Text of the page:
Our next destination was the Hotel President Terme, in the charming town of Abano Terme, a scant ten kilometers away from Padua. Train service, from the central station in Padua, is available, and relatively easy to do, considering that it was such a short trip. However, for that very reason, and the fact that we were traveling with large luggage, we opted to hire a taxi, and be dropped off right at the entrance of the hotel. Sometimes, it is worth spending a little bit more money, if it makes your life easier, and this was one of those times! We had reserved a taxi the night before, and the driver showed up on time, loaded the suitcases into the trunk of the car, and off we went. Less than twenty minutes later, we were standing in the lobby of the hotel, and checking in. Below, you will see some photos of our room.
Different packages were available at the hotel, some including all your meals. We chose to have breakfast at the hotel, and the spa package, which allowed us access to the pools filled with the thermal waters, as well as hydrotherapy pools, saunas, and the lounge chairs outside. Massages, facials, and other treatments were available at an additional cost. We loved the place! Photos were not allowed in the pool area, thus, unfortunately, we will not be showing you any of that. But, trust me… It was lovely! They even had a bottle of Prosecco and some chocolates, for us in the room!
Abano Terme is a resort and spa town that has been attracting visitors since the Roman Age. The spring water here is the main attraction. It bubbles out of the ground at a whopping 80 degrees Celcius, or176 degrees Fahrenheit. It is then cooled a bit, before it ends up in the swimming pools of the different hotels and resorts in the area. The town was destroyed by the Lombards in the 6th century, but was rebuilt, with spas and all, in the 12th century. Very little of that remains today! Even though most of the town is lovely, it is now more modern, but still with a spa-and-health-conscious feel to it.
The Teatro Congressi Pietro d’Abano is the town’s convention and event center. It is located on Largo Marconi.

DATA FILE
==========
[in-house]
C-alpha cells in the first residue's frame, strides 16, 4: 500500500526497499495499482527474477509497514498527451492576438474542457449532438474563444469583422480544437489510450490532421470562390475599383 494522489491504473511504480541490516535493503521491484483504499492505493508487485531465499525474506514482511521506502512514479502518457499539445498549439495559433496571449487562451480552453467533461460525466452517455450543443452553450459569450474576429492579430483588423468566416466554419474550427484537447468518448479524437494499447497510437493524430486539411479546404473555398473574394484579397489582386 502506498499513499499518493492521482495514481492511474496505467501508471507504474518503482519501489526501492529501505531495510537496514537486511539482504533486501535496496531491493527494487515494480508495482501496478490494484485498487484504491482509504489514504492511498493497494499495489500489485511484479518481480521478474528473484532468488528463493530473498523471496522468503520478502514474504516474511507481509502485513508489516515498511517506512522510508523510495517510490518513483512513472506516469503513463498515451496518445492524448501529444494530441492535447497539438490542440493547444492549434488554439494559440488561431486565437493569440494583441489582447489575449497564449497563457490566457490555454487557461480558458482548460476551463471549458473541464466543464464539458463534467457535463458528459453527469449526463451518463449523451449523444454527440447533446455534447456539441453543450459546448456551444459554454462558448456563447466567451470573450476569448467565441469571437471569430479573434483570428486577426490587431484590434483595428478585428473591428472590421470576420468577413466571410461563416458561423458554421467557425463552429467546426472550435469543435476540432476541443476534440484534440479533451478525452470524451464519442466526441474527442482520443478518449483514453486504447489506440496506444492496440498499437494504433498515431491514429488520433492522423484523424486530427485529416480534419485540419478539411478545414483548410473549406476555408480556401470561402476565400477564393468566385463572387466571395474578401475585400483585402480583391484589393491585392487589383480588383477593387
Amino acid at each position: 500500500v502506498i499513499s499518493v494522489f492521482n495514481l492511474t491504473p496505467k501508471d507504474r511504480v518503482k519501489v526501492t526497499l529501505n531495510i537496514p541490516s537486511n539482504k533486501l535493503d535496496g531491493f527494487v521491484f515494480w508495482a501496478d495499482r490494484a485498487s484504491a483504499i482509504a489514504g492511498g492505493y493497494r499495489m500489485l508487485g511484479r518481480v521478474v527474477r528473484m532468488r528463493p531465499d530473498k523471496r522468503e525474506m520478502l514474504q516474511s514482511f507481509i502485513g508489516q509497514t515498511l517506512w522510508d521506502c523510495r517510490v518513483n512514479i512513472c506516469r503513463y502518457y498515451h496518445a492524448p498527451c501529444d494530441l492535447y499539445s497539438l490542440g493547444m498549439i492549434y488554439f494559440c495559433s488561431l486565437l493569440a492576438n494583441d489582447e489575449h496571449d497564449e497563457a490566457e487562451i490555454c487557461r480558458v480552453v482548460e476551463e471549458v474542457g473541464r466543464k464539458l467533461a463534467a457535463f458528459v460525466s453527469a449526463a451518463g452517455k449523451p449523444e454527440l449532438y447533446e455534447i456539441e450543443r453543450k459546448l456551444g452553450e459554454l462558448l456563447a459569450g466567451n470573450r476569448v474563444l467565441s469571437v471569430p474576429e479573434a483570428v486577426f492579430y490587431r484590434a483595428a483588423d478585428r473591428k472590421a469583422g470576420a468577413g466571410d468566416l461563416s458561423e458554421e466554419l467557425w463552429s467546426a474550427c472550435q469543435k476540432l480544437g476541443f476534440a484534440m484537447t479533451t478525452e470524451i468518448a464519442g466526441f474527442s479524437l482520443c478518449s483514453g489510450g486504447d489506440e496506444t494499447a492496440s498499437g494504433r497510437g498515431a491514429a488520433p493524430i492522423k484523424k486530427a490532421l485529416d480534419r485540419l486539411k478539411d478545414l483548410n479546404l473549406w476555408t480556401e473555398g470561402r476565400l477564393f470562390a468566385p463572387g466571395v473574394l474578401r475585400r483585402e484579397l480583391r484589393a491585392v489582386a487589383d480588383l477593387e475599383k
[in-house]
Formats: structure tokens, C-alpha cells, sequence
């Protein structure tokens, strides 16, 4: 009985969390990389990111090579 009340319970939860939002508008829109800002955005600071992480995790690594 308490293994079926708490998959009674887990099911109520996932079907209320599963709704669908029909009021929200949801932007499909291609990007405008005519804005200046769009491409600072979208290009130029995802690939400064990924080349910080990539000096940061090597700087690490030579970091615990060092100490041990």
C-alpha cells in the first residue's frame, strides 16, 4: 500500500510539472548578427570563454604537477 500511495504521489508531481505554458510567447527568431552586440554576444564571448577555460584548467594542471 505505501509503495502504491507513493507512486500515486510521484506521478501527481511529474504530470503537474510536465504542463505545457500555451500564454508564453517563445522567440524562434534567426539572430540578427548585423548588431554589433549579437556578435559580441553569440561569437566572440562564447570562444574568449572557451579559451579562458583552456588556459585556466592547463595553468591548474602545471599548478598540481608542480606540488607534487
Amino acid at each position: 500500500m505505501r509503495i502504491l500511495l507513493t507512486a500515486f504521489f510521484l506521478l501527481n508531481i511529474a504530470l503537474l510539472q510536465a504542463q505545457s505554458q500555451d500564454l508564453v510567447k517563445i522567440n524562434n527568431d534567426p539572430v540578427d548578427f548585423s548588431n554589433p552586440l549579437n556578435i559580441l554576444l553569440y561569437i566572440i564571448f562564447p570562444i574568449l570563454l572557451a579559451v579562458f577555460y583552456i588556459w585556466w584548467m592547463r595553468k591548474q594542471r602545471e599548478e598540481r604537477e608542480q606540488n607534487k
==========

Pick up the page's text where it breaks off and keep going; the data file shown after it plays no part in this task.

The Fontana Lunga, or the Long Fountain, is famous for its bronze figures, which appear to be sleeping in the water.
Along Via Montirone, you will find the Monument to Pietro d’Abano, who was born in Abano Terme in 1250. After living and studying in Constantinople and Paris, he eventually settled down in Padua, where he practiced medicine and philosophy. Because of his belief in astrology, he was accused of practicing magic, and of devil-worshipping, and was brought before the Inquisition twice. He died while awaiting his second trial.
The Fontana dell’Arlecchino was designed by Amleto Sartori, and features reclining bronze nudes.
The Grand Hotel Orologio now sits abandoned and empty, but all you have to do is look at the facade of the place, to begin to imagine what it must have been like in its heyday! Before being turned into a hotel, the building housed Abano’s famous casino.
Nearby, you will find the Monumento ai Caduti sul Lavoro, a monument dedicated to those who lost their lives at work. The monument is the work of the architect Monica Bordin, and dates from 1991.
Next up: We continue to explore more of Abano Terme!
Note: This blog is written in English and Spanish, and the author takes no responsibility for the quality of any other translations that may appear. If you have enjoyed this post, please, check out our archives for more posts from other Italian destinations, including Venice, Burano, Padua, Gaeta, Sperlonga, and Matera, just to name a few. Grazie!